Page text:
The Arochukwu kingdom emerged after the Aro-Ibibio Wars from 1630 to 1720, and went on to form the Aro Confederacy which economically dominated Eastern Nigerian hinterland. The source of the Aro Confederacy’s economic dominance was based on the judicial oracle of Ibini Ukpabi (“Long Juju”) and their military forces which included powerful allies such as Ohafia, Abam, Ezza, and other related neighboring states. The Abiriba and Aro are Brothers whose migration is traced to Ekpa Kingdom in East of Cross River; their exact take of location was at Ekpa (Mkpa) east of the Cross river. They crossed the river to Urupkam (Usukpam) west of the Cross river and founded two settlements: Ena Uda and Ena Ofia in present-day Erai. Aro and Abiriba cooperated to become a powerful economic force.
Igbo gods, like those of the Yoruba, were numerous, but their relationship to one another and human beings was essentially egalitarian, reflecting Igbo society as a whole. A number of oracles and local cults attracted devotees while the central deity, the earth mother and fertility figure Ala, was venerated at shrines throughout Igboland.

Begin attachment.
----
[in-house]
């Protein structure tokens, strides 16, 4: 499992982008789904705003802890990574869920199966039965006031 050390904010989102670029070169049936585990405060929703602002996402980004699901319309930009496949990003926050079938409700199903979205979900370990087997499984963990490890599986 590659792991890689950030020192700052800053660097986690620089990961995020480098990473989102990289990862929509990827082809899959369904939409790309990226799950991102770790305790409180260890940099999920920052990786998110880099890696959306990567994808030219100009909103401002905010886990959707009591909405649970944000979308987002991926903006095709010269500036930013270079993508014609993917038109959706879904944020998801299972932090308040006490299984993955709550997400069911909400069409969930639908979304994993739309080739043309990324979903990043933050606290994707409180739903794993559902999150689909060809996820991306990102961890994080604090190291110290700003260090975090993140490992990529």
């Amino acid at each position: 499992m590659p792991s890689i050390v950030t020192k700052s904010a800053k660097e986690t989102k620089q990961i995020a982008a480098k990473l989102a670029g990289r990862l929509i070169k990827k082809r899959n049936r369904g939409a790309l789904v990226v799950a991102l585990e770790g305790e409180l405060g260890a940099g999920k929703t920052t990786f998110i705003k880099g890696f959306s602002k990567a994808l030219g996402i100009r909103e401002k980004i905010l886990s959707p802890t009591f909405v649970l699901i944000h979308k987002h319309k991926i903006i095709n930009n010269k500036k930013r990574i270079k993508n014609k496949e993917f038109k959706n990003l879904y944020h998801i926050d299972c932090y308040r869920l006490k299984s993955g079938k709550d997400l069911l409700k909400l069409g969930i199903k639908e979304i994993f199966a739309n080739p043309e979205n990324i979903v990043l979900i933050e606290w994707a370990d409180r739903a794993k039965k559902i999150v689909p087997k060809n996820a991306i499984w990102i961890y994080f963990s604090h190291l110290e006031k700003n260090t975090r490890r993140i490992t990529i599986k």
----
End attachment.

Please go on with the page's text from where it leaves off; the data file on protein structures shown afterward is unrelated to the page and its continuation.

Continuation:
The weakness of a popular theory that Igbos were stateless rests on the paucity of historical evidence of pre-colonial Igbo society. There is a huge gap between the archaeological finds of Igbo Ukwu, which reveal a rich material culture in the heart of the Igbo region in the 8th century, and the oral traditions of the 20th century. Benin exercised considerable influence on the western Igbo, who adopted many of the political structures familiar to the Yoruba-Benin region, but Asaba and its immediate neighbors, such as Ibusa, Ogwashi-Ukwu, Okpanam, Issele-Azagba and Issele-Ukwu, were much closer to the Kingdom of Nri. Ofega was the queen for the Onitsha Igbo.Igbo imabana
Early states before 1500
The early independent kingdoms and states that make up present-day British colonialized Nigeria are (in alphabetical order):
- Benin Kingdom
- Borgu Kingdom
- Fulani Empire
- Hausa Kingdoms
- Kanem Bornu Empire
- Kwararafa Kingdom
- Ibibio Kingdom
- Nri Kingdom
- Nupe Kingdom
- Oyo Empire
- Songhai Empire
- Warri Kingdom
Oyo and Benin
During the 15th century Oyo and Benin surpassed Ife as political and economic powers, although Ife preserved its status as a religious center. Respect for the priestly functions of the oni of Ife was a crucial factor in the evolution of Yoruban culture. The Ife model of government was adapted at Oyo, where a member of its ruling dynasty controlled several smaller city-states. A state council (the Oyo Mesi) named the alafin (king) and acted as a check on his authority. Their capital city was situated about 100 km north of present-day Oyo. Unlike the forest-bound Yoruba kingdoms, Oyo was in the savanna and drew its military strength from its cavalry forces, which established hegemony over the adjacent Nupe and the Borgukingdoms and thereby developed trade routes farther to the north.